Mundo Obrero interviewed CPI Secretary General Mohammed Nafa'h, a writer from the Druze village of Beit Jann, in order to acquaint the public with the positions of the Israeli communists. The interview was conducted in the party strongholds in the city of Haifa on the last day of January, thanks to the collaboration of Efraim Davidi.
The Communist Party of Israel celebrates its 90th anniversary this year. The party is one of the three organizations that trace their lineage to the Palestine Communist Party since the late 1940s, the other two being the Palestinian People's Party and the Jordanian Communist Party.
The CPI has a three-deputy parliamentary fraction in the Knesset (Israeli parliament) and several mayors, including the mayor of the "Arab capital" of Israel, the city of Nazareth, where the CPI has governed for the last 32 years. It also has a significant presence among students and trade unionists.
In the last municipal elections in November, Communist MK Dov Khenin obtained 36% of the votes in the city of Tel Aviv, against the Labor mayor who received 51%. The CPI, Marxist-Leninist, is the only party in Israel in which Jews and Arabs are equally important members, and the party publishes the only daily Arabic-language communist newspaper in the Middle East, Al Ittihad (Unity), and a Hebrew weekly newspaper Zo Haderekh (The Path).
Mundo Obrero: Since the 28th of December, the Communist Party has called demonstrations around the country against the Israeli military aggression on the Gaza Strip. What is the position of the Communist Party of Israel on the Palestinian-Israeli conflict?
Mohammed Nafa'h: Since 1947, our party has advocated the position of "two states for two peoples" and supports the Palestinian people's right to self-determination. I.e., the Palestinians' right to a free and sovereign state in the territories occupied by Israel in June 1967, with East Jerusalem as its capital. We also demand the dismantlement of the Jewish settlements in the territories and the solution to the question of the Palestinian refugees in accordance with the UN resolutions.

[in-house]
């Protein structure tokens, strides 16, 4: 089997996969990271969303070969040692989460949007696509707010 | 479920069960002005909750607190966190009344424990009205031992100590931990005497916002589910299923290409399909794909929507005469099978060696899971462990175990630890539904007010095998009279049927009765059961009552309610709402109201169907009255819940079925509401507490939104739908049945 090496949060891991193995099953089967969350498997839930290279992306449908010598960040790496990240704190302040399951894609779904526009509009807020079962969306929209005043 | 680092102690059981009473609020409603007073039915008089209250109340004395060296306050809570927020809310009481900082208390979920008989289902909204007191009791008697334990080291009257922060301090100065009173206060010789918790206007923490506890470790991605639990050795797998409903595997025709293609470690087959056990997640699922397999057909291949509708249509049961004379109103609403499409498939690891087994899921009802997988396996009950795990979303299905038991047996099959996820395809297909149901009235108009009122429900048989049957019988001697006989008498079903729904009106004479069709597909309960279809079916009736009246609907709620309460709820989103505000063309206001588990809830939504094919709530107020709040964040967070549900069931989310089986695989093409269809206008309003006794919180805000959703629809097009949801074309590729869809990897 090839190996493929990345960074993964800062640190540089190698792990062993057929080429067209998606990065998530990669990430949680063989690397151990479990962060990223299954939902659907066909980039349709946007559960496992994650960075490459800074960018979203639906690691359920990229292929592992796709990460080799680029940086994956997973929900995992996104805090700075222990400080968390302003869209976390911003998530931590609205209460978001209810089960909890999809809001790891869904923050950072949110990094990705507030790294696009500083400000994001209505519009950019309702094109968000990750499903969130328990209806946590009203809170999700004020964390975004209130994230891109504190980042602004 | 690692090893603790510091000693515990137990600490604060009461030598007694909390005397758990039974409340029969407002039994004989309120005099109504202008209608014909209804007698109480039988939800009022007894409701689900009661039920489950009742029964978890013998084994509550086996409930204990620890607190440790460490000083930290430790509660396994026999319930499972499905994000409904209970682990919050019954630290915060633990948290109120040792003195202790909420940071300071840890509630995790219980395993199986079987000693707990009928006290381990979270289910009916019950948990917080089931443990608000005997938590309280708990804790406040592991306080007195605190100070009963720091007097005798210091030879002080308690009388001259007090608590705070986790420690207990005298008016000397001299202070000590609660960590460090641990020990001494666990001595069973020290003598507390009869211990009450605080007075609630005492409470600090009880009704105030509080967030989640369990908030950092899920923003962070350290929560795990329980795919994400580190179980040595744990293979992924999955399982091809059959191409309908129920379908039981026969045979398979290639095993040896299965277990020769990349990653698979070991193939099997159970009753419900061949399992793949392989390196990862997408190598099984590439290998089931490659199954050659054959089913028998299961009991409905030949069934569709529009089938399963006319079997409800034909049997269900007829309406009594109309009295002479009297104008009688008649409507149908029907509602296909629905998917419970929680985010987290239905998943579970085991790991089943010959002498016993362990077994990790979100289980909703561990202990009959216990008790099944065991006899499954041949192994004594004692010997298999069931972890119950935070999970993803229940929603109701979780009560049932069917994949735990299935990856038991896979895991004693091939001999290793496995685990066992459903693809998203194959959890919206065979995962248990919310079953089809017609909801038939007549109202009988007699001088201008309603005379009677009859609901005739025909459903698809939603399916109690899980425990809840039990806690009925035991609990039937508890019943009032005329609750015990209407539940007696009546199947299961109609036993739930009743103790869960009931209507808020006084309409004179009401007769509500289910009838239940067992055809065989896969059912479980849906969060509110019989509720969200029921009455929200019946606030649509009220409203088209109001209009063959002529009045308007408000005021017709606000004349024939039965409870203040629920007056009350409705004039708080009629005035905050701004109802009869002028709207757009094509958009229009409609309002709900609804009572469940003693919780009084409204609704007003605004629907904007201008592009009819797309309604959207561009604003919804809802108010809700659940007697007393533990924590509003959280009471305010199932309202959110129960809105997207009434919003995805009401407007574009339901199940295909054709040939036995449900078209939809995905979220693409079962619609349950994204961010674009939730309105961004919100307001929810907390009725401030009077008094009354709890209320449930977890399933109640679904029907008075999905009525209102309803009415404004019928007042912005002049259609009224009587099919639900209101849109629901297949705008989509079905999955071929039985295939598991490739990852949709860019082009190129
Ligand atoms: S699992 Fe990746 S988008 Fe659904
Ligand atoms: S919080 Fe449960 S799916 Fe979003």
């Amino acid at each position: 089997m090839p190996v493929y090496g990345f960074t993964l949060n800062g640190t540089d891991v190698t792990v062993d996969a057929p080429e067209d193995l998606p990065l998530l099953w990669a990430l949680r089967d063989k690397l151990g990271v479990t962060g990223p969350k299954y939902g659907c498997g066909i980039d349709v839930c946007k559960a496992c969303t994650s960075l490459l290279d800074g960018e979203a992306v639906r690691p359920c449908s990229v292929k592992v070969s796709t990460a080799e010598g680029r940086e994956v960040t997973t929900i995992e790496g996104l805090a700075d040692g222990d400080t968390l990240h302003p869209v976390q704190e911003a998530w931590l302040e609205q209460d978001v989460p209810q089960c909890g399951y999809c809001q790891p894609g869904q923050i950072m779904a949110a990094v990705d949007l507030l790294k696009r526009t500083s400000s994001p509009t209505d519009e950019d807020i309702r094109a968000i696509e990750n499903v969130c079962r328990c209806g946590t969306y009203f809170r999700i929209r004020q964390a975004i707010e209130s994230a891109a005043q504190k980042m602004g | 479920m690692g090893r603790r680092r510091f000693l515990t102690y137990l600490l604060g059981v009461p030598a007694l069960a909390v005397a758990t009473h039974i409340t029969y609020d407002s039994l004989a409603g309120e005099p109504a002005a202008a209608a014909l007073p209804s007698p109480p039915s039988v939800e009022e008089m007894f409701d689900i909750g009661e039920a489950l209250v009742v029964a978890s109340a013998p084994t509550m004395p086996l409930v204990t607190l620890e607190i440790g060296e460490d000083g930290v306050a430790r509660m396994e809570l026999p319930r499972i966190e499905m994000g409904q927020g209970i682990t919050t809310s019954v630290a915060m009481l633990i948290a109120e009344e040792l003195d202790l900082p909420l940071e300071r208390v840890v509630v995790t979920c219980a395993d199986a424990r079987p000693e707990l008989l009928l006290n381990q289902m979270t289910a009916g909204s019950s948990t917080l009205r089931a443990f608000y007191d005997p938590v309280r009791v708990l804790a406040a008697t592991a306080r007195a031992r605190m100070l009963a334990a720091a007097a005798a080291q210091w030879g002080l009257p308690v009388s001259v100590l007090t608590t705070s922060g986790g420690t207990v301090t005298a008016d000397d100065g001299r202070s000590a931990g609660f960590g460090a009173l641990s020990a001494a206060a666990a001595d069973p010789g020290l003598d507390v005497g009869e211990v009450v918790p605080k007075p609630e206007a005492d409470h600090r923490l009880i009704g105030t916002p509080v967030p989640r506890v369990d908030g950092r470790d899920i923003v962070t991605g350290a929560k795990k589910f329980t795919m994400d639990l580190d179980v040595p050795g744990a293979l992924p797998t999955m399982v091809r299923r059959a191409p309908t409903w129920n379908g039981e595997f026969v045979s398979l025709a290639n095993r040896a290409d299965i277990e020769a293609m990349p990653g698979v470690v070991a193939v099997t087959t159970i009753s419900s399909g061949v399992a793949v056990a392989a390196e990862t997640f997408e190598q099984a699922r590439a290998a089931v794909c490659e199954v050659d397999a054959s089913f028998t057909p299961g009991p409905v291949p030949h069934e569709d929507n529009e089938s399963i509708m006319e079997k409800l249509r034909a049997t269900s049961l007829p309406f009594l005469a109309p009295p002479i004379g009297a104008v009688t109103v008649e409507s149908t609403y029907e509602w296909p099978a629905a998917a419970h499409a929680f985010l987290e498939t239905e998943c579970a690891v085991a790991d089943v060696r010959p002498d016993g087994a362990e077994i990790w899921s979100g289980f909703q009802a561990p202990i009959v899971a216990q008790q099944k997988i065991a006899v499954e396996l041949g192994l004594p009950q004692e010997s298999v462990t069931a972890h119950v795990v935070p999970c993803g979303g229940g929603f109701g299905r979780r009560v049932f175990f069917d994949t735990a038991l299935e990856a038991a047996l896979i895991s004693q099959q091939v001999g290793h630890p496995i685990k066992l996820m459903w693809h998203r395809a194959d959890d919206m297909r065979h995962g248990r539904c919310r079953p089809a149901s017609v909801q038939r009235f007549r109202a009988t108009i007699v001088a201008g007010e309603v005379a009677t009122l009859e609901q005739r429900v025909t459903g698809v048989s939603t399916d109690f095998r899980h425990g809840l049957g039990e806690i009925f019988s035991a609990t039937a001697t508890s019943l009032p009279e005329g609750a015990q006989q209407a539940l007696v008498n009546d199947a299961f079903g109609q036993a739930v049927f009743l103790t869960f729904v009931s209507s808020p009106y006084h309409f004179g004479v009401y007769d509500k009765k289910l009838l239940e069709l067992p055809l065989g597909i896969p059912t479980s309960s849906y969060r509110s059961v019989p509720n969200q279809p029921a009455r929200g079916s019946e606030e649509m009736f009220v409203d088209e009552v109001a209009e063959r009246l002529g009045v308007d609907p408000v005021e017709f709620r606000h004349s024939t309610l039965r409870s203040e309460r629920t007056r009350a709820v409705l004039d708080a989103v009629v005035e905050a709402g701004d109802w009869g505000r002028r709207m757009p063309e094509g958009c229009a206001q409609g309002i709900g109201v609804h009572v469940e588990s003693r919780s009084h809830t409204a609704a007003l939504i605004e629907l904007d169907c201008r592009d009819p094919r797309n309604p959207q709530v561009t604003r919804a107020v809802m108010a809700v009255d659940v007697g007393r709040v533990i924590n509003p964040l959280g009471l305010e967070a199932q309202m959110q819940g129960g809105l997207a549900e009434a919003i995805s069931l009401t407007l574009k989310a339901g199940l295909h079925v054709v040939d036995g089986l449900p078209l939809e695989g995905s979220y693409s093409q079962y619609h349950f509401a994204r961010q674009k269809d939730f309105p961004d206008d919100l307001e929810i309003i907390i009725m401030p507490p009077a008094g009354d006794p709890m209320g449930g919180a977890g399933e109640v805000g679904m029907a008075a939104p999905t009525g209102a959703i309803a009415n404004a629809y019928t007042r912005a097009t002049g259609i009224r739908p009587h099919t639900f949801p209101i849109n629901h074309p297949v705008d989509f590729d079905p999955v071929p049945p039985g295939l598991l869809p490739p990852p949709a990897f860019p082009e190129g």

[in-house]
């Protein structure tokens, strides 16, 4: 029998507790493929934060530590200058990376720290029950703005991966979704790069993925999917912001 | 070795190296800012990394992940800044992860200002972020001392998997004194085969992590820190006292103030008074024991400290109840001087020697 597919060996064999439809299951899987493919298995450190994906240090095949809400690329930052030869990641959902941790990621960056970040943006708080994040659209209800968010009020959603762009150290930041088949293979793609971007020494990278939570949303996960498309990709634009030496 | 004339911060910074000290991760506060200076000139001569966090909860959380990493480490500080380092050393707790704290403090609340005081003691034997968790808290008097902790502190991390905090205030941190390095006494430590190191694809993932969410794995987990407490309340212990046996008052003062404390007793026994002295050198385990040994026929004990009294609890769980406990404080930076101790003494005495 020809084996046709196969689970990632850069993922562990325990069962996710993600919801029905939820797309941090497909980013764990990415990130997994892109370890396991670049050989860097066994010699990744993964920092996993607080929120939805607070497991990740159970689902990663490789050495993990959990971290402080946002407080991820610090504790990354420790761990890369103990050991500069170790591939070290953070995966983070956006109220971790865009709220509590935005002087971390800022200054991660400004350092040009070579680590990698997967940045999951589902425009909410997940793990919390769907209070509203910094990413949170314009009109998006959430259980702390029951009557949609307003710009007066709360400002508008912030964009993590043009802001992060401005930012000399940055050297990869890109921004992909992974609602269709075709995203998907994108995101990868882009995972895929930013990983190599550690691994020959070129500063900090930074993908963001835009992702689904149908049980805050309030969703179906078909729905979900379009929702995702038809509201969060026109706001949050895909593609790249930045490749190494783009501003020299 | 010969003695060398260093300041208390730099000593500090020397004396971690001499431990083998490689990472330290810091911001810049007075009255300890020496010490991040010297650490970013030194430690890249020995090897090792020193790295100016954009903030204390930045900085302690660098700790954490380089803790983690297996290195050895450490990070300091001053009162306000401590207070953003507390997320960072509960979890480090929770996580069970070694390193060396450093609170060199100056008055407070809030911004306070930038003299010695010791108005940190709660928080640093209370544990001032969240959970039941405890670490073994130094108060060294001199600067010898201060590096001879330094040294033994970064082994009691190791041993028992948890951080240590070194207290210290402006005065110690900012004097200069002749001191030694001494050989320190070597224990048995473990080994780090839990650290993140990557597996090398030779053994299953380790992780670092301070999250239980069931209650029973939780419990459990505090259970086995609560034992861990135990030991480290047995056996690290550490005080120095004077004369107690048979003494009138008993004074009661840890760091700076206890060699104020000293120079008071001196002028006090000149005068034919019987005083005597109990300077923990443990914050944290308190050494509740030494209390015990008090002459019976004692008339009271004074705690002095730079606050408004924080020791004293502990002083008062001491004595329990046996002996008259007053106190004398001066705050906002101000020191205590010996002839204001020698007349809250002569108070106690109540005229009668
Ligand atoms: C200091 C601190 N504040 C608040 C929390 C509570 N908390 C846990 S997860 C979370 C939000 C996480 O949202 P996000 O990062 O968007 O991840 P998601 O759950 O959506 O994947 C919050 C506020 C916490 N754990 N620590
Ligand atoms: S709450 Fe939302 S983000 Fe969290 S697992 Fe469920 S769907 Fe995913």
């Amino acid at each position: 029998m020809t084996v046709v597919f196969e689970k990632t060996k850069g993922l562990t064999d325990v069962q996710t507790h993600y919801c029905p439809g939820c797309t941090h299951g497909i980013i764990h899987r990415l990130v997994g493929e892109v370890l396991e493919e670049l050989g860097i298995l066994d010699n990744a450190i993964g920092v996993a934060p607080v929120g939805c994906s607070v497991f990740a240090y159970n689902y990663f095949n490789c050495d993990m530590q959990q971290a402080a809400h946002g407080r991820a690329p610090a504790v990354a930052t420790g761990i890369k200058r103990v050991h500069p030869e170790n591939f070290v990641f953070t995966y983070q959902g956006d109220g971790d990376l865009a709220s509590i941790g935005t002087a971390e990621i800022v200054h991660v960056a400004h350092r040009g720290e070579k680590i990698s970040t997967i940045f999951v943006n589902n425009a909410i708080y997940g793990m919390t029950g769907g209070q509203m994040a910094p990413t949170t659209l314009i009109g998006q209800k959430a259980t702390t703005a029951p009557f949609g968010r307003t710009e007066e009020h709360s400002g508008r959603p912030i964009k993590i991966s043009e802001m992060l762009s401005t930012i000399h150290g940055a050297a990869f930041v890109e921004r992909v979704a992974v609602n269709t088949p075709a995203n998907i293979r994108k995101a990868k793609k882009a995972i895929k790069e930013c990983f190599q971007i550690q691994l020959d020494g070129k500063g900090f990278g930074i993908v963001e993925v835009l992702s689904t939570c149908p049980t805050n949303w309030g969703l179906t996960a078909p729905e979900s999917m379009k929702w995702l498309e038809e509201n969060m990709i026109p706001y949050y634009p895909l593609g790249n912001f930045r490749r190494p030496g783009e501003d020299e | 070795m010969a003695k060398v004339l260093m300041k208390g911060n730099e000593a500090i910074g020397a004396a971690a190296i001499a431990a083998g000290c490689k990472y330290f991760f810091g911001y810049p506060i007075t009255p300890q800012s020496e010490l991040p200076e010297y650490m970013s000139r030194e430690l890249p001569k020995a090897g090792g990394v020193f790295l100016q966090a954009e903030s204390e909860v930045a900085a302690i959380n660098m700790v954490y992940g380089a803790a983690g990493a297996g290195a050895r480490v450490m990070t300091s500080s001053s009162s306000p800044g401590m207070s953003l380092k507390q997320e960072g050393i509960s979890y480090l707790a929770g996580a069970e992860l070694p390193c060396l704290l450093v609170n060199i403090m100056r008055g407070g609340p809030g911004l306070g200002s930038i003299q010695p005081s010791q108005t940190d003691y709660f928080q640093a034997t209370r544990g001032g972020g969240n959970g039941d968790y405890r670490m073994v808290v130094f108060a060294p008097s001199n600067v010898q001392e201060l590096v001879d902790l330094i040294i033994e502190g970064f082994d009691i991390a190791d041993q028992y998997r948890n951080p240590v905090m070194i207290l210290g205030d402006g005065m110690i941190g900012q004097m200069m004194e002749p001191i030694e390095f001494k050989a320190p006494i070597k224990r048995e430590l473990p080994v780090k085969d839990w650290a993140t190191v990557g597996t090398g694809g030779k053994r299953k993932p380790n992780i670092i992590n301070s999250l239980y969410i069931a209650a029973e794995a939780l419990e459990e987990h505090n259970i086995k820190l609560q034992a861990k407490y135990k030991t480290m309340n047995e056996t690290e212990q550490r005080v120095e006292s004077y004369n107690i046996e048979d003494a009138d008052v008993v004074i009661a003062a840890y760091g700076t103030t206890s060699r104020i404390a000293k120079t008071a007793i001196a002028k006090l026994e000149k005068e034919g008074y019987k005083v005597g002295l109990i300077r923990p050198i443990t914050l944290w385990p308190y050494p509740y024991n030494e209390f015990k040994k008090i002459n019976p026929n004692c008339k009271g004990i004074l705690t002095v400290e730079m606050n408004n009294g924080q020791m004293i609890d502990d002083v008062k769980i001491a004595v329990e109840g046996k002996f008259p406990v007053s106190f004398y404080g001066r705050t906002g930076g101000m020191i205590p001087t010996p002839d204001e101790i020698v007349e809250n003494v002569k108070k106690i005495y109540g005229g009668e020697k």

MO: And on the situation in the West Bank and the "wall of shame"?
MN: Israel must withdraw to the ceasefire lines prior to the war of June 1967 and dismantle the wall, which we call in Hebrew and Arabic: the apartheid wall.
MO: How do you coordinate your activism against the assault on the Palestinian people, in this case in Gaza, with social, anti-war, and campus-based movements?
MN: First, we try to establish the broadest possible alliances, as it is clear that the Communists aren't the only ones opposed to the Israeli occupation. Second, we try to coordinate street protests with political consciousness raising and "practical" solidarity: sending clothes, food, and other humanitarian aids. The fact that more than 700 have been arrested in the demonstrations, from Nazareth and Haifa in the north to Be'er Sheva in the Negev desert, shows that many people have been moved to action by so much death and disaster. Finally, it means that we act in coordination with forces of the Palestinian Left. Traditionally, with the Palestinian Communists, but the day before the attack, knowing that its commencement was imminent, we got together in the city of Ramallah with the leaders of the Popular Front for the Liberation of Palestine, the Democratic Front for the Liberation of Palestine, and the (Communist) People's Party in order to join forces. We held discussions with them again the day after the Israeli withdrawal.
MO: How would you explain, to foreigners, the fact that over 70% of the Israeli population support or justify the Israeli military attacks on Gaza that have killed more than 1,300 Palestinians, 90% of whom were civilians according to some humanitarian organizations?